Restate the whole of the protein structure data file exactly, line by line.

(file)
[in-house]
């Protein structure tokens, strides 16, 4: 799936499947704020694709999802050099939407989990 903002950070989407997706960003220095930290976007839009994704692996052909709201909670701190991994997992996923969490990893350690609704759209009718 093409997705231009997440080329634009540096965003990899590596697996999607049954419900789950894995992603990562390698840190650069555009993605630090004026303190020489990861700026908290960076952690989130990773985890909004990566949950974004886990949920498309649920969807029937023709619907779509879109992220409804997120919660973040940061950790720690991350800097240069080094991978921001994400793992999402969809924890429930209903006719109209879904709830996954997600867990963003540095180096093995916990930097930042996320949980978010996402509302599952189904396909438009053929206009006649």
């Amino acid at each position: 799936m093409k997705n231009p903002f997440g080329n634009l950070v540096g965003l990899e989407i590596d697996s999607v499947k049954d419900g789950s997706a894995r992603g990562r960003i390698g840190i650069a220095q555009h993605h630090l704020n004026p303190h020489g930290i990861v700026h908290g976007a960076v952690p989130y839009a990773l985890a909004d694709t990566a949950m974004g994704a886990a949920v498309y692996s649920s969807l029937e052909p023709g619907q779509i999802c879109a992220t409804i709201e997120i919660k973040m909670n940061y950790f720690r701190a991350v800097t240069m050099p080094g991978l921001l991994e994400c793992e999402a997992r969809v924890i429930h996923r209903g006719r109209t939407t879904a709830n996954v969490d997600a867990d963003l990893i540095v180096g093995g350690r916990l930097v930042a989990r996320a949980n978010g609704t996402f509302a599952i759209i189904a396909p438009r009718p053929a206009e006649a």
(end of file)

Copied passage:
[in-house]
């Protein structure tokens, strides 16, 4: 799936499947704020694709999802050099939407989990 903002950070989407997706960003220095930290976007839009994704692996052909709201909670701190991994997992996923969490990893350690609704759209009718 093409997705231009997440080329634009540096965003990899590596697996999607049954419900789950894995992603990562390698840190650069555009993605630090004026303190020489990861700026908290960076952690989130990773985890909004990566949950974004886990949920498309649920969807029937023709619907779509879109992220409804997120919660973040940061950790720690991350800097240069080094991978921001994400793992999402969809924890429930209903006719109209879904709830996954997600867990963003540095180096093995916990930097930042996320949980978010996402509302599952189904396909438009053929206009006649």
């Amino acid at each position: 799936m093409k997705n231009p903002f997440g080329n634009l950070v540096g965003l990899e989407i590596d697996s999607v499947k049954d419900g789950s997706a894995r992603g990562r960003i390698g840190i650069a220095q555009h993605h630090l704020n004026p303190h020489g930290i990861v700026h908290g976007a960076v952690p989130y839009a990773l985890a909004d694709t990566a949950m974004g994704a886990a949920v498309y692996s649920s969807l029937e052909p023709g619907q779509i999802c879109a992220t409804i709201e997120i919660k973040m909670n940061y950790f720690r701190a991350v800097t240069m050099p080094g991978l921001l991994e994400c793992e999402a997992r969809v924890i429930h996923r209903g006719r109209t939407t879904a709830n996954v969490d997600a867990d963003l990893i540095v180096g093995g350690r916990l930097v930042a989990r996320a949980n978010g609704t996402f509302a599952i759209i189904a396909p438009r009718p053929a206009e006649a």